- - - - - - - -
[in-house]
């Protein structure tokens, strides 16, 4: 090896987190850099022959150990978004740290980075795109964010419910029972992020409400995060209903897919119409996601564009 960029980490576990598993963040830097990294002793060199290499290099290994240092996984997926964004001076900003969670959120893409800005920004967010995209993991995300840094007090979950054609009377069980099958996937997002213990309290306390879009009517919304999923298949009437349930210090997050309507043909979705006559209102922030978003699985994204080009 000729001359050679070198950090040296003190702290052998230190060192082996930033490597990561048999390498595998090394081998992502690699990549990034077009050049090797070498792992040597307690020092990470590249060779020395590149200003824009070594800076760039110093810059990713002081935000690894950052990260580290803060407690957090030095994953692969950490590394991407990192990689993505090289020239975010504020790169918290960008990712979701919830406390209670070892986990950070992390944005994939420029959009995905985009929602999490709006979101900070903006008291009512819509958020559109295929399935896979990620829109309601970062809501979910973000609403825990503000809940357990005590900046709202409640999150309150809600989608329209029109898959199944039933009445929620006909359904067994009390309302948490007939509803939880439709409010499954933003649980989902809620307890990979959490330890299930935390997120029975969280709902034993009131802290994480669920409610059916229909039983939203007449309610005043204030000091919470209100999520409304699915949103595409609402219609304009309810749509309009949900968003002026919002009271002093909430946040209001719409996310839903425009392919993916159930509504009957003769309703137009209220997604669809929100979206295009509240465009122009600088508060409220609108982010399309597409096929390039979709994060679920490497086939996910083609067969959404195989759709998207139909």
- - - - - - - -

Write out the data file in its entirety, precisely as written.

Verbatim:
[in-house]
């Protein structure tokens, strides 16, 4: 090896987190850099022959150990978004740290980075795109964010419910029972992020409400995060209903897919119409996601564009 960029980490576990598993963040830097990294002793060199290499290099290994240092996984997926964004001076900003969670959120893409800005920004967010995209993991995300840094007090979950054609009377069980099958996937997002213990309290306390879009009517919304999923298949009437349930210090997050309507043909979705006559209102922030978003699985994204080009 000729001359050679070198950090040296003190702290052998230190060192082996930033490597990561048999390498595998090394081998992502690699990549990034077009050049090797070498792992040597307690020092990470590249060779020395590149200003824009070594800076760039110093810059990713002081935000690894950052990260580290803060407690957090030095994953692969950490590394991407990192990689993505090289020239975010504020790169918290960008990712979701919830406390209670070892986990950070992390944005994939420029959009995905985009929602999490709006979101900070903006008291009512819509958020559109295929399935896979990620829109309601970062809501979910973000609403825990503000809940357990005590900046709202409640999150309150809600989608329209029109898959199944039933009445929620006909359904067994009390309302948490007939509803939880439709409010499954933003649980989902809620307890990979959490330890299930935390997120029975969280709902034993009131802290994480669920409610059916229909039983939203007449309610005043204030000091919470209100999520409304699915949103595409609402219609304009309810749509309009949900968003002026919002009271002093909430946040209001719409996310839903425009392919993916159930509504009957003769309703137009209220997604669809929100979206295009509240465009122009600088508060409220609108982010399309597409096929390039979709994060679920490497086939996910083609067969959404195989759709998207139909």